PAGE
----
framework = FrameworkManager.getInstance().createFramework();
// parse vpml
framework.mergeFile(root + "/vpml/example.vpml");

Import model

Model importers correspond to file extensions but they also have a unique identifier as well. In the first case the extension based solution is shown, where importers for the "bpmn" extension are queried from the framework and the first of those is used for importing. In the second case, the unique identifier (given in it's extension point properties) of the importer is used. Further details on creating importers can be found on the VIATRA2/UseCases/ModelExportImport page.

// import model, root is the project location
framework.nativeImport(root + "/input/example.bpmn", framework.getNativeImportersForExtension("bpmn").iterator().next());
// alternative solution
framework.nativeImport(root + "/input/example.bpmn","org.eclipse.viatra2.imports.bpmn2");			

Load machine

The simple way of loading a machine from a VTCL file is using the loadMachine function, where loaders are handled similarly to importers. The return value of the function is the Machine itself, although a class cast is required. Instead of casting, the machine can be queried from the framework using it's fully qualified name.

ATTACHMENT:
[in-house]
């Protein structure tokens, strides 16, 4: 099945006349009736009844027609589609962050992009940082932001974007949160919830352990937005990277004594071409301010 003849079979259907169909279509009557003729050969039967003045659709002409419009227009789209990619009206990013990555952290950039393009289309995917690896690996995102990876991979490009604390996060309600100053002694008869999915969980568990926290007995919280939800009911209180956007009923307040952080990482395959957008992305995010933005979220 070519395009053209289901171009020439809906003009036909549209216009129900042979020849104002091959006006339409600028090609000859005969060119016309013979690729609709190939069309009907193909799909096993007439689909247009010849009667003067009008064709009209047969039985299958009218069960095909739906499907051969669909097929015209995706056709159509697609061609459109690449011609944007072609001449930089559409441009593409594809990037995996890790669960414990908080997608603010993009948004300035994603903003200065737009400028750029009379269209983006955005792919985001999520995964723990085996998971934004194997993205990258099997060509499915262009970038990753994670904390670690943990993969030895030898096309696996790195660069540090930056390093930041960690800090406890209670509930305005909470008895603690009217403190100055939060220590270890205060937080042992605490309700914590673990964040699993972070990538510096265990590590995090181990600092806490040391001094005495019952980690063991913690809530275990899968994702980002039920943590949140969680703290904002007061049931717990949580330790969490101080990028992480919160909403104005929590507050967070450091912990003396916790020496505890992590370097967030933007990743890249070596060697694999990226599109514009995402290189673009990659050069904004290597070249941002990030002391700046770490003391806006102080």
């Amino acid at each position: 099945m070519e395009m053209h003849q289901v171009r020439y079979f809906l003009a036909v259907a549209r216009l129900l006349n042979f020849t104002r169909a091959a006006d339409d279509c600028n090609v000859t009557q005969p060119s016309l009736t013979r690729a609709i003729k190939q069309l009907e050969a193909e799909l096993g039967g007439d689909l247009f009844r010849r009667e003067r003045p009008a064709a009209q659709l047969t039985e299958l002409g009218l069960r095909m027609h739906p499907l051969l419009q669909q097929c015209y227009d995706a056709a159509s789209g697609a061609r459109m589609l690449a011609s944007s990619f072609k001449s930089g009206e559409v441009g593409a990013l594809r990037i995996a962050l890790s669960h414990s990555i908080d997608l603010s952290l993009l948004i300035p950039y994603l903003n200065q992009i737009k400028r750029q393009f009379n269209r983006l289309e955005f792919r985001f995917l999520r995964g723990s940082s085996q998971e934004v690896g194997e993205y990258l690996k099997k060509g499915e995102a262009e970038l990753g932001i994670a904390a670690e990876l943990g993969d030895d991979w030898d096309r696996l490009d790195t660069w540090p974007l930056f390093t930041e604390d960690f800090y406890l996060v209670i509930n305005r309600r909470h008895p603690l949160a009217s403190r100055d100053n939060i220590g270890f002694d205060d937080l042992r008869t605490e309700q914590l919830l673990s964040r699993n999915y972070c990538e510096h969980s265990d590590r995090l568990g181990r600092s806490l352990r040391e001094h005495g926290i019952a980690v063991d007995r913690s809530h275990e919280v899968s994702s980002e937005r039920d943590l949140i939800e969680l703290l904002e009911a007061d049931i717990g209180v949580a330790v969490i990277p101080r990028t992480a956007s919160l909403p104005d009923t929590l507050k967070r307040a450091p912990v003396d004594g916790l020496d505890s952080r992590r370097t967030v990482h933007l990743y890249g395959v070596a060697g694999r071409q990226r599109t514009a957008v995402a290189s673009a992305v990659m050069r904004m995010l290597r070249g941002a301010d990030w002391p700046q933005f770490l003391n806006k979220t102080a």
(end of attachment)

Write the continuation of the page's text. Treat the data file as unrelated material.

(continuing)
// parse vtcl
Machine machine = (Machine) framework.loadMachine(root + "/vtcl/example.vtcl", framework.getLoadersForExtension("vtcl").iterator().next());
//Machine machine = (Machine) framework.getMachineByFQN("example");

However, the simple version can not be used when we would like to get information about the parsing, for examples errors existing in the transformation code, or missing metamodels from the modelspace. In order to access such information, the VTCLParserManager of the framework is used. You can create a ParseController using a VTCL file path string and then use the parseAndBuild method to parse it. After that, the existence of errors can be checked and the error information accessed. The reference to the parsed machine itself is also accessible from the ParseController.

VTCLParserManager pm  = (VTCLParserManager)framework.getVTCLParserManager();